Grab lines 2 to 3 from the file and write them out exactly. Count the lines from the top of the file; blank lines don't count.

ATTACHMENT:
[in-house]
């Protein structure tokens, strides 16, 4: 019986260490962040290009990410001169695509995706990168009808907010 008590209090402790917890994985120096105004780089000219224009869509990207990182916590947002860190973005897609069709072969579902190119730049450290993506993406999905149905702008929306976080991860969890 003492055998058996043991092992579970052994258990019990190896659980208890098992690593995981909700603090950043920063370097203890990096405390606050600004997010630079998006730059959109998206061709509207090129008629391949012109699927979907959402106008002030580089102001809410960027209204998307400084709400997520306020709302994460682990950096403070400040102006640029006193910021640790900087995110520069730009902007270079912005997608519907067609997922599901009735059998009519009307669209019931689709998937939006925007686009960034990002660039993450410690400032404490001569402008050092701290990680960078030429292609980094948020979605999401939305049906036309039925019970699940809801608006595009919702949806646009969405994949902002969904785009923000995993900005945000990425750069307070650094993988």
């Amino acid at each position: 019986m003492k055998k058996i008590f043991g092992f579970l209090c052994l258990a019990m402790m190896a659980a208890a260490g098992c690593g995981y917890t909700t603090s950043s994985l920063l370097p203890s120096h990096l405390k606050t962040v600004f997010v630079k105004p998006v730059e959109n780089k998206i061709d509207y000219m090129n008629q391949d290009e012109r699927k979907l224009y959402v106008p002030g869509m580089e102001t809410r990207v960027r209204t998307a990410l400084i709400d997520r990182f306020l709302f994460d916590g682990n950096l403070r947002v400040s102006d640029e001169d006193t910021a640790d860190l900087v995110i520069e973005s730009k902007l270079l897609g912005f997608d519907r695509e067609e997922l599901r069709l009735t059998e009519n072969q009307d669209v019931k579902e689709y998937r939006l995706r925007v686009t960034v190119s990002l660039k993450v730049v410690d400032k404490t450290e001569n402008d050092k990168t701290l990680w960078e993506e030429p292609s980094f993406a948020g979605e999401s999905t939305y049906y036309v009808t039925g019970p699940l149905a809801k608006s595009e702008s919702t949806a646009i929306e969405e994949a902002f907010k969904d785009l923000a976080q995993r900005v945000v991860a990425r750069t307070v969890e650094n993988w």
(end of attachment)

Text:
């Protein structure tokens, strides 16, 4: 019986260490962040290009990410001169695509995706990168009808907010 008590209090402790917890994985120096105004780089000219224009869509990207990182916590947002860190973005897609069709072969579902190119730049450290993506993406999905149905702008929306976080991860969890 003492055998058996043991092992579970052994258990019990190896659980208890098992690593995981909700603090950043920063370097203890990096405390606050600004997010630079998006730059959109998206061709509207090129008629391949012109699927979907959402106008002030580089102001809410960027209204998307400084709400997520306020709302994460682990950096403070400040102006640029006193910021640790900087995110520069730009902007270079912005997608519907067609997922599901009735059998009519009307669209019931689709998937939006925007686009960034990002660039993450410690400032404490001569402008050092701290990680960078030429292609980094948020979605999401939305049906036309039925019970699940809801608006595009919702949806646009969405994949902002969904785009923000995993900005945000990425750069307070650094993988």
């Amino acid at each position: 019986m003492k055998k058996i008590f043991g092992f579970l209090c052994l258990a019990m402790m190896a659980a208890a260490g098992c690593g995981y917890t909700t603090s950043s994985l920063l370097p203890s120096h990096l405390k606050t962040v600004f997010v630079k105004p998006v730059e959109n780089k998206i061709d509207y000219m090129n008629q391949d290009e012109r699927k979907l224009y959402v106008p002030g869509m580089e102001t809410r990207v960027r209204t998307a990410l400084i709400d997520r990182f306020l709302f994460d916590g682990n950096l403070r947002v400040s102006d640029e001169d006193t910021a640790d860190l900087v995110i520069e973005s730009k902007l270079l897609g912005f997608d519907r695509e067609e997922l599901r069709l009735t059998e009519n072969q009307d669209v019931k579902e689709y998937r939006l995706r925007v686009t960034v190119s990002l660039k993450v730049v410690d400032k404490t450290e001569n402008d050092k990168t701290l990680w960078e993506e030429p292609s980094f993406a948020g979605e999401s999905t939305y049906y036309v009808t039925g019970p699940l149905a809801k608006s595009e702008s919702t949806a646009i929306e969405e994949a902002f907010k969904d785009l923000a976080q995993r900005v945000v991860a990425r750069t307070v969890e650094n993988w």